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    Part 3: Meijer Retailer of the Year Profile

    Supercenter retailer strives for meaningful shopper solutions

    By Jim Dudlicek, EnsembleIQ | Meg Major, EnsembleIQ

    Beyond catering to different customers in new states, Meijer has developed new stores targeting specific demographics in its home state, such as two urban-format stores in economically challenged Detroit.

    The Meijer team, however, insists it’s not the format, but rather the assortment, that’s most unique.

    “It’s the offering that it’s important to adjust for an individual customer’s and community’s needs and expectations. Those stores in Detroit are 190,000 square feet, just like the stores we’re opening in suburban Chicago,” Hank says.

    Uniquely Similar

    Symancyk adds: “We really only have one format. What we do is try to make sure that the assortment in any particular store is reflecting what’s most important for each community that we serve. There’s where the variations would be, but the format doesn’t really change.”

    Getting that right means keeping up with the pulse of local shoppers to ensure demands are being met, whether in urban Detroit, suburban Chicago or rural Kentucky.

    “The determining factor is your people,” Symancyk asserts. “We have the benefit of being a regional company. That means we have a proximity and familiarity with our teams that some companies don’t have. We know our store directors. Our emergent teams had the opportunity to visit all of our stores over the course of the year. There’s some understanding around what might be most important in Fort Wayne, Ind., that’s somehow different than Manistee or Alpena, Mich., or newer stores in Wisconsin. Having that tight sense of communication,” he continues, “is really what we focus on — making sure we’re listening to customers and that we’re empowering our teams to take action on what they’re hearing that we’re doing well or what we’re not doing well.”

    Adds Doug: “The customers determine what we sell or what we don’t sell — whatever they ask for or what we see they need.”

    Beyond that, Meijer is striving to present its offerings to shoppers in a more meaningful, solution-oriented way.

    “That’s where the customer’s changed,” notes Doug. “Our mom used to cook every day of the week. My daughter’s mom barely cooked any days of the week. One thing that we do need to do a better job at is helping the customer plan for that meal, what he or she may want that’s quick and easy and convenient.”

    Enhancing the Center of Super

    Symancyk concurs, noting that Meijer will continue to up its game on meal solutions, “whether that’s about information, preparation, or the ability to take and go. We really do believe that beer, wine and liquor are the kind of growth categories that are important to our customers, and also provide that connection to local that’s really important.” Health and wellness is also a priority, he says: “That really ties our worlds together across both drug store and food — it’s something that we’re mentally focused on.”

    It’s all about Meijer’s core shopper, Symancyk explains. “One of the differences in a supercenter environment is that our customers walk in and they have a bigger basket,” he says. “The frequency [with] which they come to our store may be a little less, but the amount that is on their list when they walk in the door is a little more. That adds up to a little bit longer shopping trip. We believe the convenience of being able to get everything under one roof makes that valuable. That also means that she may not be as likely to want to sit down and have dinner in our store.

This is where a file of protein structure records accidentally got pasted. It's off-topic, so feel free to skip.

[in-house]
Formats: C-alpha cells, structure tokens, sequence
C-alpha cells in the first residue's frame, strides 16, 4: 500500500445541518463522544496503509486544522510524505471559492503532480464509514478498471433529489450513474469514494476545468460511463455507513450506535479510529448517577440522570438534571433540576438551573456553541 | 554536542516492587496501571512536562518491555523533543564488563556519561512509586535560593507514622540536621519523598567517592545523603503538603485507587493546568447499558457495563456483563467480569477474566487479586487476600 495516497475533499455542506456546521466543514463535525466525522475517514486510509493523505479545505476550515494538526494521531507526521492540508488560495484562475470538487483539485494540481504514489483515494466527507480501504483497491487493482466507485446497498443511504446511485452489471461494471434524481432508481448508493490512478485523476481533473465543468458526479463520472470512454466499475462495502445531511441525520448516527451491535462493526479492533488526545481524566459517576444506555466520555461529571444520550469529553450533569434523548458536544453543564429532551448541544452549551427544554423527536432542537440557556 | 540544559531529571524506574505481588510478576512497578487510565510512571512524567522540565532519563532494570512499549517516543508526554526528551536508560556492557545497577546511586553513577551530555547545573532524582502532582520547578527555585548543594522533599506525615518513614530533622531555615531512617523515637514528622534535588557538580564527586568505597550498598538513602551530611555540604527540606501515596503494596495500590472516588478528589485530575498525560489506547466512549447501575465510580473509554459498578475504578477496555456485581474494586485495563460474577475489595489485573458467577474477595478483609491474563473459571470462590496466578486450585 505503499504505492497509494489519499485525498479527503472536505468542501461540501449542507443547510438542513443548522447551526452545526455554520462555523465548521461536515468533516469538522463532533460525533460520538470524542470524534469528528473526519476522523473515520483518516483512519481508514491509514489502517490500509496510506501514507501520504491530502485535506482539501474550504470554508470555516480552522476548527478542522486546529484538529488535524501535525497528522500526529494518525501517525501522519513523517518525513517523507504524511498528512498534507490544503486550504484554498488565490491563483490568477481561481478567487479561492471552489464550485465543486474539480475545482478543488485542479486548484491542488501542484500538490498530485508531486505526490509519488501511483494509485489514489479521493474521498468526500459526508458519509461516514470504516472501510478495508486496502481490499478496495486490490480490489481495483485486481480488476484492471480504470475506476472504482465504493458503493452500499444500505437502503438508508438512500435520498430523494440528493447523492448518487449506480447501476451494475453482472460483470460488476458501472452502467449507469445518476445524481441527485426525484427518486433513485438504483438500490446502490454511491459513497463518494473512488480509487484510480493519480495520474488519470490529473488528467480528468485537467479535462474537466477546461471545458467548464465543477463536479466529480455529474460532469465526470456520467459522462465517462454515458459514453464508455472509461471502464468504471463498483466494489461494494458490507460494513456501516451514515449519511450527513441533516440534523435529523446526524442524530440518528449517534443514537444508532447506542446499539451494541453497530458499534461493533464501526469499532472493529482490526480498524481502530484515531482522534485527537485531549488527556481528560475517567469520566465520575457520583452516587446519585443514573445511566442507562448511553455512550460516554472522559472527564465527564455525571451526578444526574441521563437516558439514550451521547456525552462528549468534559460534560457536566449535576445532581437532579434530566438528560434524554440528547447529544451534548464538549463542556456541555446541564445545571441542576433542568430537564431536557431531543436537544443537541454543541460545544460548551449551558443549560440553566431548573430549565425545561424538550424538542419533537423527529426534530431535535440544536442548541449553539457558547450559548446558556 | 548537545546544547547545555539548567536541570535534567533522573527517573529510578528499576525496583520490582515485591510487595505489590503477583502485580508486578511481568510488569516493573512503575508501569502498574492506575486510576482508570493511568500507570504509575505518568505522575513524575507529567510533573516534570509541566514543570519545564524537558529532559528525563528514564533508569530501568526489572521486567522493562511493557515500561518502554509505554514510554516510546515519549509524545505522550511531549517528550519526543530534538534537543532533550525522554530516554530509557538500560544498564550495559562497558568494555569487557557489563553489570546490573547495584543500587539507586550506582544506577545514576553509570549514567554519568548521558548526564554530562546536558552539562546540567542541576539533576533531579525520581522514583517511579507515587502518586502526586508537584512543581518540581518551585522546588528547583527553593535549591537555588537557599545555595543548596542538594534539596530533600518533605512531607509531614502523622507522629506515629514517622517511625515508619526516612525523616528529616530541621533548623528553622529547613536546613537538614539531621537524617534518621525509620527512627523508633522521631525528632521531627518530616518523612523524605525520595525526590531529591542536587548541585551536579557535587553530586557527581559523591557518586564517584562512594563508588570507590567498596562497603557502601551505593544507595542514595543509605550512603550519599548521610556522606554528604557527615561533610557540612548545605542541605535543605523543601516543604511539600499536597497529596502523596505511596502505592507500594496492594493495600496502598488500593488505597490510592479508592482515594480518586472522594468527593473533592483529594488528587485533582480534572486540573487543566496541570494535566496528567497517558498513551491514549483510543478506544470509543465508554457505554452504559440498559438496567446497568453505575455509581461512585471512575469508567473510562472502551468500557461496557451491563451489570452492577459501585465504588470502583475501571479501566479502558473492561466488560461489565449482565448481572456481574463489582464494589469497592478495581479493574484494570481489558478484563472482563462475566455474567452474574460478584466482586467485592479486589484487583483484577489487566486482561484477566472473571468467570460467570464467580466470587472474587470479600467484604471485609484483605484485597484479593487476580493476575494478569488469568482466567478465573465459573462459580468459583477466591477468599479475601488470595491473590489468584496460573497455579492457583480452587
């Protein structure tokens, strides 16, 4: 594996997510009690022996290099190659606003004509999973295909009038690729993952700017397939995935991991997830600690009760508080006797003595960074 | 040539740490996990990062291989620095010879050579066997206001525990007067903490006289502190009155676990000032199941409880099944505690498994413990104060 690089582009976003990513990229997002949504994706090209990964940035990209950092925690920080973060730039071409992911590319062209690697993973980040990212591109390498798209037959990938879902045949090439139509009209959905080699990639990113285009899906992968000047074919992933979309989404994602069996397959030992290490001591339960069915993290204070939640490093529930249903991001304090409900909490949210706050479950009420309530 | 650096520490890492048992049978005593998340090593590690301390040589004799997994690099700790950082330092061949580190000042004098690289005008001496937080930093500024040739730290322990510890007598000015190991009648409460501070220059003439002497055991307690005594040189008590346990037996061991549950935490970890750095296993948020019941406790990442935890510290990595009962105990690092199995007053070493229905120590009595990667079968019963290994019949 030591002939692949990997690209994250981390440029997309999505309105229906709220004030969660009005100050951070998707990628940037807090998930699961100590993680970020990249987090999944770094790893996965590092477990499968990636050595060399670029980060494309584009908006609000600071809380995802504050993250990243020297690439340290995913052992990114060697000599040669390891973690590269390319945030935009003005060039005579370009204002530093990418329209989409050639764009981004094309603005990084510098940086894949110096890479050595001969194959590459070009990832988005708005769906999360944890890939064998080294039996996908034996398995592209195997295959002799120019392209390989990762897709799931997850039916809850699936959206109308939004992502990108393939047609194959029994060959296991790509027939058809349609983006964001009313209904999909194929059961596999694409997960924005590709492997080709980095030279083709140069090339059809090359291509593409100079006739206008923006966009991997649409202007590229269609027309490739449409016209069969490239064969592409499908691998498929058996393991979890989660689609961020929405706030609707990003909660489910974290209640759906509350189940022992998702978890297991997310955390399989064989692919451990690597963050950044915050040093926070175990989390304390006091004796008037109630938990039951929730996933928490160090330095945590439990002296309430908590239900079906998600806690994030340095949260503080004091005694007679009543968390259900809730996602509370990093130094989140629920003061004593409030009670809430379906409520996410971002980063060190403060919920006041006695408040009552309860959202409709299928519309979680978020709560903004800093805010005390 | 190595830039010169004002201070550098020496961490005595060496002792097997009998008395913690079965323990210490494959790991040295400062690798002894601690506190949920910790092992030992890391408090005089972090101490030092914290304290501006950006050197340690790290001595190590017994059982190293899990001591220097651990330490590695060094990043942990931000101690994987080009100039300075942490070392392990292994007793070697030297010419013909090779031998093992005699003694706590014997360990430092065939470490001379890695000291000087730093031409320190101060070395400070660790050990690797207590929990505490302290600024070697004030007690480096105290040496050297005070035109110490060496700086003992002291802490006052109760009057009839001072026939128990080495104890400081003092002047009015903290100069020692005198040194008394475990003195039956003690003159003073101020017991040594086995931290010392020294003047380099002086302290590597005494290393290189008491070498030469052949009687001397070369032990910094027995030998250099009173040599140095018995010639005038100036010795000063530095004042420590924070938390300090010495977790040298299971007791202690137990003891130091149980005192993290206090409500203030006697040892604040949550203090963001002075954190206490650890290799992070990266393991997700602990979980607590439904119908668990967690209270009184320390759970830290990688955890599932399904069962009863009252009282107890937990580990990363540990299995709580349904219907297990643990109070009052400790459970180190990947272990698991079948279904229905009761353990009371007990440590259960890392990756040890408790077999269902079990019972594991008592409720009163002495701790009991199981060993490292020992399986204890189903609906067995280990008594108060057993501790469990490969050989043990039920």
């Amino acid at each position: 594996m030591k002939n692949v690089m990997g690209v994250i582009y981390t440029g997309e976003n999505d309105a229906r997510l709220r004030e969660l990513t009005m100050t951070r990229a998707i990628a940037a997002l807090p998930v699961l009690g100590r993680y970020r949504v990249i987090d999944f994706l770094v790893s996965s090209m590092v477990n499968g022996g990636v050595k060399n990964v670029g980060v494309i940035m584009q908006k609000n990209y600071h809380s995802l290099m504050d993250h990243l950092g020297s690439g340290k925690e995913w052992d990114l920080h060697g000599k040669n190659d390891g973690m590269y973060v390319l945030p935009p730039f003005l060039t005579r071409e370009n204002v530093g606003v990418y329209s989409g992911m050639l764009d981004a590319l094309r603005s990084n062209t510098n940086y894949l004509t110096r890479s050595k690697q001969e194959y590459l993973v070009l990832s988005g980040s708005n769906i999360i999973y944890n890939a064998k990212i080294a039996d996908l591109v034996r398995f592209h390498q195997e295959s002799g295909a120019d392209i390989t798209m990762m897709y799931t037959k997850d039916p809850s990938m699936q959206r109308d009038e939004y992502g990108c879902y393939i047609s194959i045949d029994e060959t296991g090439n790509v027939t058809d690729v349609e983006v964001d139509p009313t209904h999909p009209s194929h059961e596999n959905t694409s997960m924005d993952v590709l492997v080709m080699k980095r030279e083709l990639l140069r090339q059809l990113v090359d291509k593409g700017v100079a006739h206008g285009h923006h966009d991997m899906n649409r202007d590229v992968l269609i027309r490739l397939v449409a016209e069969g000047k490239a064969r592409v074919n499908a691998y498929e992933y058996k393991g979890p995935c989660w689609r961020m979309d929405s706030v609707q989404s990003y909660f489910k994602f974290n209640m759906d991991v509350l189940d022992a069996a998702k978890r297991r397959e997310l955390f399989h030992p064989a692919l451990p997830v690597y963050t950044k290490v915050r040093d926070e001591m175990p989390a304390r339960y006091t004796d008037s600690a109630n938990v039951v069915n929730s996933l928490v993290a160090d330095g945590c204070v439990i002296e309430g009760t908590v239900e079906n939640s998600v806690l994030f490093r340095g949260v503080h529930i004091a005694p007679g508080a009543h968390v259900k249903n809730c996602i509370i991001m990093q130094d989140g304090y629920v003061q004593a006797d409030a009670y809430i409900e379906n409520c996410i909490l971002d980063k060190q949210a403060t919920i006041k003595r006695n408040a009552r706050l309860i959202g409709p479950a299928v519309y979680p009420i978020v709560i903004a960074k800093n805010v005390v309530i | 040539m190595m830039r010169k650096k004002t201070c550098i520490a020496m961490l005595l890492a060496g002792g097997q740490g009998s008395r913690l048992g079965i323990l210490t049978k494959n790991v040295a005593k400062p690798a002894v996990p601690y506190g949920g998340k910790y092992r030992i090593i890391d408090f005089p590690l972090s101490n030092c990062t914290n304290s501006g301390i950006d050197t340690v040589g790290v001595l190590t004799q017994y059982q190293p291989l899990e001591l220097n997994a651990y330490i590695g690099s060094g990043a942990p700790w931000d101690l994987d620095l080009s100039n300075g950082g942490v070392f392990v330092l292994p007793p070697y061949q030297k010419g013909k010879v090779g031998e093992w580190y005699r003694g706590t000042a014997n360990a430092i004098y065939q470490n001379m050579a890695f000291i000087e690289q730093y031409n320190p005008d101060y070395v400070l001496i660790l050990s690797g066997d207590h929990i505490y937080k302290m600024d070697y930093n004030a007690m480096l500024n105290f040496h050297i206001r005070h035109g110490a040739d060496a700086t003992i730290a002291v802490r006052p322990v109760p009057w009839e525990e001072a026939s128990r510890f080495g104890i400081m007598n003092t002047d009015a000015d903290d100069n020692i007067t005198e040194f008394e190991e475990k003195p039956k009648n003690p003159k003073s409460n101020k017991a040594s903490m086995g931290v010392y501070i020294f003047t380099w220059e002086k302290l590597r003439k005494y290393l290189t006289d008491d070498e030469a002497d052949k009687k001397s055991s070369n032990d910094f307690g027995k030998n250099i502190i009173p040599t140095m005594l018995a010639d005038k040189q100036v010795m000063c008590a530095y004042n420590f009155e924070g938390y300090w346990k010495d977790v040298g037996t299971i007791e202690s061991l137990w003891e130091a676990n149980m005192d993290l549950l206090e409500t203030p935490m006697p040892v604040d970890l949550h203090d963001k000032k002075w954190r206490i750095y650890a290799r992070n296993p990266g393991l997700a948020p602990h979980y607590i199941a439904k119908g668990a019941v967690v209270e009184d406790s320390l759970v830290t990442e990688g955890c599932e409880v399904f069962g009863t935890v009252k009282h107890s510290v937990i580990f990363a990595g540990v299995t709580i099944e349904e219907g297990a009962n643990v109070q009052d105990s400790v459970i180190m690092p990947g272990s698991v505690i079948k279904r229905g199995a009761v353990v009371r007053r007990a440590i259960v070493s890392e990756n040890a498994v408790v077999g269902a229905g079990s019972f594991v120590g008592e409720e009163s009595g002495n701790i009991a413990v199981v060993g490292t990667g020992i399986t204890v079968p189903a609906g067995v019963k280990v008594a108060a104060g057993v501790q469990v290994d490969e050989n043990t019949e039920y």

“We’re much more focused on how to provide that experience of foodservice in a way that she can take it home and save time putting dinner on the table for herself and her family,” he continues.

    By Jim Dudlicek, EnsembleIQ | Meg Major, EnsembleIQ
    • About Jim Dudlicek As editor-in-chief of Progressive Grocer, Jim Dudlicek oversees daily operations of the magazine, spearheads its signature features, produces PG’s monthly Trend Alert newsletter on center store issues, moderates its regular webcast series, and writes and comments about a wide range of grocery issues. A food industry journalist since 2002, Jim came to PG in June 2010 after covering the dairy industry for 7½ years, during which time he served as chief editor of Dairy Field and Dairy Foods magazines. A graduate of Marquette University, Jim is fascinated by how truly progressive grocers inspire consumers to enjoy food, transforming the industry from mere merchants into educators that can take the most basic of all necessities and turn it into something profound and life-enhancing.
    • About Meg Major Veteran supermarket industry journalist Meg Major brings a wealth of experience to her role as Chief Content Editor of Progressive Grocer. In addition to her editorial duties, Major also spearheads the retail food industry’s premier women’s leadership recognition platform, Top Women in Grocery. Follow her on Twitter at @Meg_Major, connect with her on LinkedIn at www.linkedin.com/in/megmajor, or email her at [email protected]

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